Two days a week, I grab my notebook, hop on my bike and head off to my global history class at the University of Virginia; the rest of the week, I’m at Yale studying the Old Testament. And later this month, I’m registered to sit in on Michael Sandel’s famous lectures on justice—which he has presented for the past two decades at Harvard and are attended by more students than any other class the college offers.
I know what you’re thinking: That’s an awful lot of pedaling. Maybe so; but I should probably mention that the bike is stationary, and the lectures and weekly quizzes are all delivered at my leisure via the Internet.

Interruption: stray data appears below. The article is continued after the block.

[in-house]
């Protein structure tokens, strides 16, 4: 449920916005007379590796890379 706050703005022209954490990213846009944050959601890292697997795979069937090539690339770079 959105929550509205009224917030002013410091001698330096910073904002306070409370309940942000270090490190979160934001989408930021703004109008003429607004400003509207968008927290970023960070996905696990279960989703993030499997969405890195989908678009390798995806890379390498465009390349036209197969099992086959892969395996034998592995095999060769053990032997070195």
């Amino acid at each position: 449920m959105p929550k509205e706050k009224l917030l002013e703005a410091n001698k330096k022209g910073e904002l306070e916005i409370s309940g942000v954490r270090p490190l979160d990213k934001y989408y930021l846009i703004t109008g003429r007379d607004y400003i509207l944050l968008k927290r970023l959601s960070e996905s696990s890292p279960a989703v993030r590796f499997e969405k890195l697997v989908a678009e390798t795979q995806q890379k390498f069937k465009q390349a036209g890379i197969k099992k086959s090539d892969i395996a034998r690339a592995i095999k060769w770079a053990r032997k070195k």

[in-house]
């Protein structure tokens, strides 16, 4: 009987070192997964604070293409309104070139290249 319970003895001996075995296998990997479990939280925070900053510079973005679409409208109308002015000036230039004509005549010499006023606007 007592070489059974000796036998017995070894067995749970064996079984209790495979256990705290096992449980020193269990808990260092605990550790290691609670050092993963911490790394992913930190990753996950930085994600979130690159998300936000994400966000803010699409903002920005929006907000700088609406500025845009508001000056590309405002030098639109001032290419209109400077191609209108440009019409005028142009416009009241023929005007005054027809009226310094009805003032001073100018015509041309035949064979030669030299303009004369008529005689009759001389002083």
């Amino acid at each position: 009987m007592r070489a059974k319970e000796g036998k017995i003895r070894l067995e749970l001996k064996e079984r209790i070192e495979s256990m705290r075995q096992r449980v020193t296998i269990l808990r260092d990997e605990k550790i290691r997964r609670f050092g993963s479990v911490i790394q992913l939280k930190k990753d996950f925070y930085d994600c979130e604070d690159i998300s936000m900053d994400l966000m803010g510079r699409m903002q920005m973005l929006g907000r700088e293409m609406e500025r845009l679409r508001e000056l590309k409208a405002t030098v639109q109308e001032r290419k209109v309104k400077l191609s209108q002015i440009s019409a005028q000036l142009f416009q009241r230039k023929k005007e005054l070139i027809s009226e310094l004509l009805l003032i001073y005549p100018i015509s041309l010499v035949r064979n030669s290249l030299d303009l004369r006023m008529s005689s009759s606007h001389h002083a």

Welcome to the future of higher education.
At least that’s the future we can expect according to a resounding chorus of commentators, one of the loudest being the columnist Thomas Friedman, who wrote in yesterday’s New York Times that widespread access to information is turning higher learning on its head, and replacing the traditional “sage on a stage” model of professorial omnipotence with a less rigid class structure designed to give students more of a say in how they learn.